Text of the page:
Aaviksoo: Higher education needs substantive not merely financial solutions

Jaak Aaviksoo.
Jaak Aaviksoo. Source: Siim Lõvi /ERR

It is unlikely that increasing funding for higher education can solve the issues associated with it. Former Minister of Education and Rector Jaak Aaviksoo said that higher education needs more substantive evaluation and decisions based on this analysis.

Former Minister of Education and Research and Rector Jaak Aaviksoo told ERR that while more funding for higher education is necessary, there is also another side to the story.

"I believe that our higher education strategy should have a clearer focus, and even face a structural review to see whether all the things we are doing now are necessary and how they can be done more efficiently. There is surely room for thought here."

Concerns about curriculum duplication and the fact that far fewer students enroll in some disciplines than there are available places, Aaviksoo said, are among the urgent problems that should be addressed first.

"There are many difficulties, and a comprehensive national policy for higher education has been long overdue. Unfortunately, we do not have a developed document right now; instead, our education development plan is a lovely but vague discussion that does not deal in-depth with specific concerns."

Margus Haidak, the head of higher education, vocational education and training policy and lifelong learning department at the ministry of education and research, said that the Estonian higher education policy is under constant review. When signing upcoming administrative contracts the focus will shift to our specific aims for the the period.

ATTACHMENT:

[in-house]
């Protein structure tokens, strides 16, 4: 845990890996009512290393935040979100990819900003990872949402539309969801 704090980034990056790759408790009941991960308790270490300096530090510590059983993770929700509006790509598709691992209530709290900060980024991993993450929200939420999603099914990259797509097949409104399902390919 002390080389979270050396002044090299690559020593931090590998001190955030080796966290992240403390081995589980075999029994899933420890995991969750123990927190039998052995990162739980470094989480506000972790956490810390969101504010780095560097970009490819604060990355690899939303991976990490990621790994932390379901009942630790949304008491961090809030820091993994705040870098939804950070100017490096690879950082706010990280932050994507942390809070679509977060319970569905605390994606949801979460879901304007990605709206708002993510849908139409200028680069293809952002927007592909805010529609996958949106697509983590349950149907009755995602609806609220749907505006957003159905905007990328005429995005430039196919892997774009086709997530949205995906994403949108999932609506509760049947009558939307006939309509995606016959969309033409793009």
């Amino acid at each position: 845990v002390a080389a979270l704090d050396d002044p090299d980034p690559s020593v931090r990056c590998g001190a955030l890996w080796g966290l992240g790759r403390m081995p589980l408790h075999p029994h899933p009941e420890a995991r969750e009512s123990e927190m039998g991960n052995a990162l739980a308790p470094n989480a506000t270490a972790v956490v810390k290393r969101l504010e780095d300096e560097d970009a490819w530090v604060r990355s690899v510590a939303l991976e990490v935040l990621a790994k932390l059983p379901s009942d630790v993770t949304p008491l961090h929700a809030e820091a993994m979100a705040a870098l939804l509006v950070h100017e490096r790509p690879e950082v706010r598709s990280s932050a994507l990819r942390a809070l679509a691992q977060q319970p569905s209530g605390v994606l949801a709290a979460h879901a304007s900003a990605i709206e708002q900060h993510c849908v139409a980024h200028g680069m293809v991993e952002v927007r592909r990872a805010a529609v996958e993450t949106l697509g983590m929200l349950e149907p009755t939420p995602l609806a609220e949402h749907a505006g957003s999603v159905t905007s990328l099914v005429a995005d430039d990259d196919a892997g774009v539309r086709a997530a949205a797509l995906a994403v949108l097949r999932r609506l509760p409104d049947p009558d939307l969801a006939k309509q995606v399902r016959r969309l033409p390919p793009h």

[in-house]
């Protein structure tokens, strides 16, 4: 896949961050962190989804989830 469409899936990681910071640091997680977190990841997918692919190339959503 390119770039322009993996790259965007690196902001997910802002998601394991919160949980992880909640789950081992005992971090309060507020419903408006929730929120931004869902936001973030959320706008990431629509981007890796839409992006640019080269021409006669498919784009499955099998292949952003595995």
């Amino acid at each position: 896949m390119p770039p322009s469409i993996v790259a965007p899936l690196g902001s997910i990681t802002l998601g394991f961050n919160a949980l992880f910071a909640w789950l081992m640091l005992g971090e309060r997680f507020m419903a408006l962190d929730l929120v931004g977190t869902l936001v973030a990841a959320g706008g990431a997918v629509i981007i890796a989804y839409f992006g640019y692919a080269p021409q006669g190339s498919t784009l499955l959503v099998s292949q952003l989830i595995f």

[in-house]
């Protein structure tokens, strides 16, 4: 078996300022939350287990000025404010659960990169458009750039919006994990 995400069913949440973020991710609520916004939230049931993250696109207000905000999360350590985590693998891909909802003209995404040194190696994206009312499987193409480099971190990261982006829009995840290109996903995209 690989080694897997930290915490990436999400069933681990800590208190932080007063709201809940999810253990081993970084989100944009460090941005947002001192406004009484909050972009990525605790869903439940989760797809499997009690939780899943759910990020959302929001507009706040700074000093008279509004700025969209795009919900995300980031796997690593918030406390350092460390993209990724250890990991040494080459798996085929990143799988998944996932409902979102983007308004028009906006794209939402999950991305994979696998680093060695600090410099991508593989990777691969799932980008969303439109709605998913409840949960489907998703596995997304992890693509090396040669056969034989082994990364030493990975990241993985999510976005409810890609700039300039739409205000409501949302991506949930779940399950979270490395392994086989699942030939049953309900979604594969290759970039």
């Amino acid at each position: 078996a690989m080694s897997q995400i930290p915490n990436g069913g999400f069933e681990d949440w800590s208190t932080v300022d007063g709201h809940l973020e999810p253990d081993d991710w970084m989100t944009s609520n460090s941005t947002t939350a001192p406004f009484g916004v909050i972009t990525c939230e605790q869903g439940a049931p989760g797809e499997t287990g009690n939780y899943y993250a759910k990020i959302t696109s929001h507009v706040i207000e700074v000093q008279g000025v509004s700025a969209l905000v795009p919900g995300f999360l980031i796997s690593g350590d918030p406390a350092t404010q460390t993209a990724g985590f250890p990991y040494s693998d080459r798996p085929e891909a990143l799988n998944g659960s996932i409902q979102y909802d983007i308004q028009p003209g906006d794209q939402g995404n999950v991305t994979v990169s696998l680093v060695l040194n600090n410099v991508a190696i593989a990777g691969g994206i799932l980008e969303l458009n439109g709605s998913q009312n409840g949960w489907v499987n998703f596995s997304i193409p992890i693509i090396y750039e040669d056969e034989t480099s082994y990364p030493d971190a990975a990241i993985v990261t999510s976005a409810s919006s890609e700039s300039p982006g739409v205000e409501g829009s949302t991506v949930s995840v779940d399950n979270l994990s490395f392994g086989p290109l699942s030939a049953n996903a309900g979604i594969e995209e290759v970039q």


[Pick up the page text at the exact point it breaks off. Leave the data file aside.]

"We are also debating the larger issues, such as whether there is a need to increase the number of studies where there is a clear lack of consistency with labor market needs; we also discuss the objectives for standardization of research and studies; and we evaluate student admission, drop-out and graduation dynamics, and duplication in detail. We believe that duplication could be accepted in areas with a high labor market demand."

There will be also areas with a smaller number of graduates, Haidak added, which deal with the preservation of the Estonian language and culture in a broader sense.

Aaviksoo pointed out that Gunnar Ok advised in his report that the teaching and research activities of Estonian universities and research and development institutions be centered in Tallinn and Tartu only, and that this suggestion deserves serious consideration.

"There are not enough teachers, not enough high-achieving students. We organize retakes to ensure that all of our programs are filled but we are still not managing and some courses start with only five students; it's all very overwhelming," Aaviksoo said.

"If the overall higher education reform is solely focused on merging institutions, we may be able to save money on the rector's and possibly a secretary's salaries, but there would be no meaningful change. As a result, I continue to urge the Ministry of Education and the education community in general to consider what content-related changes we would like to see in our higher education system."

Haidak said, however, that the institutional change is not currently on the table.

"After all, universities are established by independent laws, and laws are made by the Riigikogu, so there should be a wider general consensus that this is indeed the path we are taking."


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Editor: Kristina Kersa

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